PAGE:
Revealed: This is what is planned for the Herefordshire village meadow


PLANS are underway to create a new nature reserve in a village in Herefordshire.

The Herefordshire Wildlife Trust received a new nature reserve as a gift from the residents of Weobley, Martin and Julie Peacock, who recently purchased the three meadows adjoining their property.

Mr. and Mrs. Peacock also provided a generous endowment to fund the maintenance and development of the fields which will be known as Weobley Wildlife Meadows.

They now wish to see the lands managed as a nature reserve with the fields managed as wildflower meadows as a legacy for the village and county. The Herefordshire Wildlife Trust has also agreed to plant a community orchard on the site and to create a pond and other areas of wildlife habitat.

The site already has some wildlife value with thick hedges and a number of grasses and wildflowers already recorded in the prairie.

Mr Peacock said: ‘I am delighted that the fields behind Julie’s and my house which we bought last year are now owned by the Herefordshire Wildlife Trust, which is committed to converting them to first class wildlife meadows in the country. over the next three to four years. The project manager is Lewis Goldwater, based at the trust’s headquarters in Queenswood, on Hereford Road, just south of Leominster.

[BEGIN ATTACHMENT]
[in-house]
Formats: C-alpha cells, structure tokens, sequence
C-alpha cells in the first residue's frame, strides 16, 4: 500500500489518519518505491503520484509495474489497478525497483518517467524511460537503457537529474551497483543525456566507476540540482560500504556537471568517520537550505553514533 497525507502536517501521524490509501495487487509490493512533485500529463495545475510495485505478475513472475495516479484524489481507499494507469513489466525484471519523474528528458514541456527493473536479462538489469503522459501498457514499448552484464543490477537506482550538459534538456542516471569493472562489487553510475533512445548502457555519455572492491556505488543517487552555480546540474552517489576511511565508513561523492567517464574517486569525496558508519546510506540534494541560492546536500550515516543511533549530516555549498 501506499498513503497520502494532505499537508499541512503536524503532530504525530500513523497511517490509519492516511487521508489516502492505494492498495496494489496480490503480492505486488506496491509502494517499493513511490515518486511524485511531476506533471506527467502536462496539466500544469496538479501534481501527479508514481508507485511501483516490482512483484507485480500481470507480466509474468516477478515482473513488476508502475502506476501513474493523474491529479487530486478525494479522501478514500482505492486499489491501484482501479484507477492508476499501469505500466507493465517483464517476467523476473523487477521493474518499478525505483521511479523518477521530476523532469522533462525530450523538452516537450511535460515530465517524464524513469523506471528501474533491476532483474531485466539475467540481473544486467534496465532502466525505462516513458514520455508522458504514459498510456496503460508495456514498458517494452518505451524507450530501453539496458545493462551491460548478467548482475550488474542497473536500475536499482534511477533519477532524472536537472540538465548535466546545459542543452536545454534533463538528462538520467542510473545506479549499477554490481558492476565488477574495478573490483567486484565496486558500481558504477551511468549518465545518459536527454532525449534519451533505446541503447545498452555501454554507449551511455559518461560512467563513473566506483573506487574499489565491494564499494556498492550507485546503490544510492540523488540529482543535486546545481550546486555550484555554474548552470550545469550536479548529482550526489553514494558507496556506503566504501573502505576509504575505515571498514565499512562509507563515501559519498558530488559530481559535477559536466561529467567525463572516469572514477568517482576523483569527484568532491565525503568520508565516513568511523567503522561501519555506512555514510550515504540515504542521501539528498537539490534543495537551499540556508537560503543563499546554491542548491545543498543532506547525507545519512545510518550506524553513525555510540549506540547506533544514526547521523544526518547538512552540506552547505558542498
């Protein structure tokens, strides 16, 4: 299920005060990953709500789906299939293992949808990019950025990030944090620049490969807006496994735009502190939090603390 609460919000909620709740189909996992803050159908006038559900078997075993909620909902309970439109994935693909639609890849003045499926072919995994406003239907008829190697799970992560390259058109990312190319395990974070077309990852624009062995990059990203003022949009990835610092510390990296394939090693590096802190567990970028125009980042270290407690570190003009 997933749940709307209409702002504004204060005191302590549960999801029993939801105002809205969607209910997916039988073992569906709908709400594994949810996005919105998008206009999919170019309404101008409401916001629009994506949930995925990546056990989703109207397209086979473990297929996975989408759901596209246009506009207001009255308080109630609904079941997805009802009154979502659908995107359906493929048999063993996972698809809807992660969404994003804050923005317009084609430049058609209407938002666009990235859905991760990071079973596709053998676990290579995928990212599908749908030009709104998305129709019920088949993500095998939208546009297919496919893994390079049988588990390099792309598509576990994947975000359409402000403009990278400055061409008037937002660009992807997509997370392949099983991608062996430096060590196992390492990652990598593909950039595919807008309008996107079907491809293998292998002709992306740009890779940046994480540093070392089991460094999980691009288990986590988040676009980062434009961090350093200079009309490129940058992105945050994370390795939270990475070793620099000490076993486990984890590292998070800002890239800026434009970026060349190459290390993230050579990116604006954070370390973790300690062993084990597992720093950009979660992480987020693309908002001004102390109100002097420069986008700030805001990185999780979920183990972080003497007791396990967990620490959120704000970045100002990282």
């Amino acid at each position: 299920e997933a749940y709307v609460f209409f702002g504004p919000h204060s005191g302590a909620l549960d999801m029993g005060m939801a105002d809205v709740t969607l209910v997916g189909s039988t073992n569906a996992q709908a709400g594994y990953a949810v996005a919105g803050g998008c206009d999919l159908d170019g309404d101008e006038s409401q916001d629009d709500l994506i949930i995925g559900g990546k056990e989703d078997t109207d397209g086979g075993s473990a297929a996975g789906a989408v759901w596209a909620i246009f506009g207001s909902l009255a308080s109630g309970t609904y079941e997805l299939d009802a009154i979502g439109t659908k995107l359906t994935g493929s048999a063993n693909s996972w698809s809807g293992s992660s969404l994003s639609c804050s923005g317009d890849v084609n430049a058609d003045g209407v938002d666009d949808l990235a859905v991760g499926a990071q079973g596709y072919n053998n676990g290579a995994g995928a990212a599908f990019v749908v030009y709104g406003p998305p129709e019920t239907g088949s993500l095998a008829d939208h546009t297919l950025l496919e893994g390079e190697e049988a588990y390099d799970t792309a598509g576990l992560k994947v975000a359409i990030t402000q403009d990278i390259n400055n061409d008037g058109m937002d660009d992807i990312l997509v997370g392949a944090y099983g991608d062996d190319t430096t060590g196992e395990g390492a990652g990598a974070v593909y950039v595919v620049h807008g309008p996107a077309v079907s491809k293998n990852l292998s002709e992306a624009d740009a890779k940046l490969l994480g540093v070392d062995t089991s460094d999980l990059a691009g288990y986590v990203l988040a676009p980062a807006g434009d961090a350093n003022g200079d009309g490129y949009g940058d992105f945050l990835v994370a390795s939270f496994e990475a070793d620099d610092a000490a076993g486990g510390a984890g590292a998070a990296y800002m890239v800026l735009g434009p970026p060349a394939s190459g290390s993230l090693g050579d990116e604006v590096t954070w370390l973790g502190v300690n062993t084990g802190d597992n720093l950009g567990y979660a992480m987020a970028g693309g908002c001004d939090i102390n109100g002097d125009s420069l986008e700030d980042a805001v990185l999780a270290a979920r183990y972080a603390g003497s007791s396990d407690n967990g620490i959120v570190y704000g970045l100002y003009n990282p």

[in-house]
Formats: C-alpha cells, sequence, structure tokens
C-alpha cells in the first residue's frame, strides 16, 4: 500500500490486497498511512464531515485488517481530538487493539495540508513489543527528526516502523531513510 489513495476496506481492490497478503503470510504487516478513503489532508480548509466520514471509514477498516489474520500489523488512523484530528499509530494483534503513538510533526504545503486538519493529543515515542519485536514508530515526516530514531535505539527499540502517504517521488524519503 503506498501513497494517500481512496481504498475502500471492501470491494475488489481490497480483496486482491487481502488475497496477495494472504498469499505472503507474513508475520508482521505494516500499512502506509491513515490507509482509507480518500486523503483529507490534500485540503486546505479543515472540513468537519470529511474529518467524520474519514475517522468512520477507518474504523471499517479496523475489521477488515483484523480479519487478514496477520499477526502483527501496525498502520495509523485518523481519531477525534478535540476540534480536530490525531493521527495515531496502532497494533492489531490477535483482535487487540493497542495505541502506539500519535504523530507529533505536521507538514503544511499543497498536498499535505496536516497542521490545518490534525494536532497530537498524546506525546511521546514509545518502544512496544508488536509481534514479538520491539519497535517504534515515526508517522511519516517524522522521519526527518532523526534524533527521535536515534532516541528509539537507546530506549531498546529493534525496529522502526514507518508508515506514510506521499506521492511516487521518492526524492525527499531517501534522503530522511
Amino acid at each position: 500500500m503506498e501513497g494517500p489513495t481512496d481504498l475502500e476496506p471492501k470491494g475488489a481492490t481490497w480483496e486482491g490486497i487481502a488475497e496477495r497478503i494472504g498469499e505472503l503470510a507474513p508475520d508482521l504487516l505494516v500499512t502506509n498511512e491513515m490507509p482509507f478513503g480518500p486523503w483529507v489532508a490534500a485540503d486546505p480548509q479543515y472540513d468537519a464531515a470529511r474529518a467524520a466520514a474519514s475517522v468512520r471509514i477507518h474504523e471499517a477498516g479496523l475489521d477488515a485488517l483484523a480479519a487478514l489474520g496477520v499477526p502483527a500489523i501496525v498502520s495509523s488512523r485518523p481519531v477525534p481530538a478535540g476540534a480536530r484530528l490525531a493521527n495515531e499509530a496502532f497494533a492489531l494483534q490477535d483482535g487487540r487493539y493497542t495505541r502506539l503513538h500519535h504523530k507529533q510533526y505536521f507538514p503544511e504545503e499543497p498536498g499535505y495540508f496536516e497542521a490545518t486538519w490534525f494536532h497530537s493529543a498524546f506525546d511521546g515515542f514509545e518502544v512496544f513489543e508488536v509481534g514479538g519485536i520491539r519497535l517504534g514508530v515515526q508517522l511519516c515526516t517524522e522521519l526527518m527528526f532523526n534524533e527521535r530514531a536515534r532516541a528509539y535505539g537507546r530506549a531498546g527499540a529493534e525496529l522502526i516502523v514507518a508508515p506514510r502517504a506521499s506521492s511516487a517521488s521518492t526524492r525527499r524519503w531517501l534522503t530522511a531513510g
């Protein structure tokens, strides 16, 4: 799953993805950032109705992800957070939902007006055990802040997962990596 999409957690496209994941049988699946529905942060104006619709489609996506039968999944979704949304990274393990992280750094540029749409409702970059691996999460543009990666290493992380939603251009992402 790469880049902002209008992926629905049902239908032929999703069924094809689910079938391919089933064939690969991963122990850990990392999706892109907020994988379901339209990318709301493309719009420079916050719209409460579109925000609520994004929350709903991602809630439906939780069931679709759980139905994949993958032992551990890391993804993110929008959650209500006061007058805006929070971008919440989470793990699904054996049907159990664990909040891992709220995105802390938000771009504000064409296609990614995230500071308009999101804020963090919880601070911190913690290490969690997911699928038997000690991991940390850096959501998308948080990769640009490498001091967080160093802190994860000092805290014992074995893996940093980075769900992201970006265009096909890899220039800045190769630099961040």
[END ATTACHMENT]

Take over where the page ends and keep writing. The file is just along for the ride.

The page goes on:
Lewis Goldwater, Herefordshire Wildlife Trust Manager, said: “We are delighted to have the opportunity to create a new nature reserve for the local community in Weobley. We think this site could be great for wildlife and can’t wait to start its restoration. We will be spreading wildflower seeds from other sites to add more species of wildflowers and grasses to the meadow, so that in a few years it should be full of bees and butterflies as well as small mammals. such as voles which in turn are prey for birds such as barn owls which we hope to see here in the future.

“We are going to create a pond in a meadow – vital for wildlife, especially since so many people have disappeared from the countryside in recent decades – and plant a traditional orchard. While the fruits will provide food for humans and wildlife, older trees will provide a range of nesting places for birds and bats and habitat for beetles, which over time will also become a wonderful habitat for wildlife.

The trust aims to complete the restoration work over the next few years, but plans to open the reserve to the public as soon as possible.


Chris B. Hall

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